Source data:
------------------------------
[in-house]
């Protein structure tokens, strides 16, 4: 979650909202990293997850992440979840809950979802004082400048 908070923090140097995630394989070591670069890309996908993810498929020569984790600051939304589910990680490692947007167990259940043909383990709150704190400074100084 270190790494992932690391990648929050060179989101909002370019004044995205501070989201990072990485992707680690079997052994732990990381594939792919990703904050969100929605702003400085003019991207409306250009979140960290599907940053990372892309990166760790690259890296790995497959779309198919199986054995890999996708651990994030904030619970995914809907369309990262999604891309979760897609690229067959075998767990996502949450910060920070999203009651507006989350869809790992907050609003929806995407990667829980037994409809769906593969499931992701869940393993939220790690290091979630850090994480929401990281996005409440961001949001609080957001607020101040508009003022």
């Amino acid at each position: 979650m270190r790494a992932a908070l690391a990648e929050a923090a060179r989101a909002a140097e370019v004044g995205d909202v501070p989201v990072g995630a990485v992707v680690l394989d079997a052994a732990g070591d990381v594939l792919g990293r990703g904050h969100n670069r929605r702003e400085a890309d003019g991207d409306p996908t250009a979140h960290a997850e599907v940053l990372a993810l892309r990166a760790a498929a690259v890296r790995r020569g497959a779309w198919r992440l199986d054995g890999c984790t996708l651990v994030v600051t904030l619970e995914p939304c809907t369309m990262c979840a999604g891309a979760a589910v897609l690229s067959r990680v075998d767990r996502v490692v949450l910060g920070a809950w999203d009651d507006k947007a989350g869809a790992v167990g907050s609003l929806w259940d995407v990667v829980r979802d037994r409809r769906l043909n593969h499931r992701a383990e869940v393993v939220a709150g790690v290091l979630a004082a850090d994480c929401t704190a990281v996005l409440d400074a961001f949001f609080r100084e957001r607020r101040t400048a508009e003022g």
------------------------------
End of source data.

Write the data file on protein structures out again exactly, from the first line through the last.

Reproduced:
[in-house]
């Protein structure tokens, strides 16, 4: 979650909202990293997850992440979840809950979802004082400048 908070923090140097995630394989070591670069890309996908993810498929020569984790600051939304589910990680490692947007167990259940043909383990709150704190400074100084 270190790494992932690391990648929050060179989101909002370019004044995205501070989201990072990485992707680690079997052994732990990381594939792919990703904050969100929605702003400085003019991207409306250009979140960290599907940053990372892309990166760790690259890296790995497959779309198919199986054995890999996708651990994030904030619970995914809907369309990262999604891309979760897609690229067959075998767990996502949450910060920070999203009651507006989350869809790992907050609003929806995407990667829980037994409809769906593969499931992701869940393993939220790690290091979630850090994480929401990281996005409440961001949001609080957001607020101040508009003022």
């Amino acid at each position: 979650m270190r790494a992932a908070l690391a990648e929050a923090a060179r989101a909002a140097e370019v004044g995205d909202v501070p989201v990072g995630a990485v992707v680690l394989d079997a052994a732990g070591d990381v594939l792919g990293r990703g904050h969100n670069r929605r702003e400085a890309d003019g991207d409306p996908t250009a979140h960290a997850e599907v940053l990372a993810l892309r990166a760790a498929a690259v890296r790995r020569g497959a779309w198919r992440l199986d054995g890999c984790t996708l651990v994030v600051t904030l619970e995914p939304c809907t369309m990262c979840a999604g891309a979760a589910v897609l690229s067959r990680v075998d767990r996502v490692v949450l910060g920070a809950w999203d009651d507006k947007a989350g869809a790992v167990g907050s609003l929806w259940d995407v990667v829980r979802d037994r409809r769906l043909n593969h499931r992701a383990e869940v393993v939220a709150g790690v290091l979630a004082a850090d994480c929401t704190a990281v996005l409440d400074a961001f949001f609080r100084e957001r607020r101040t400048a508009e003022g």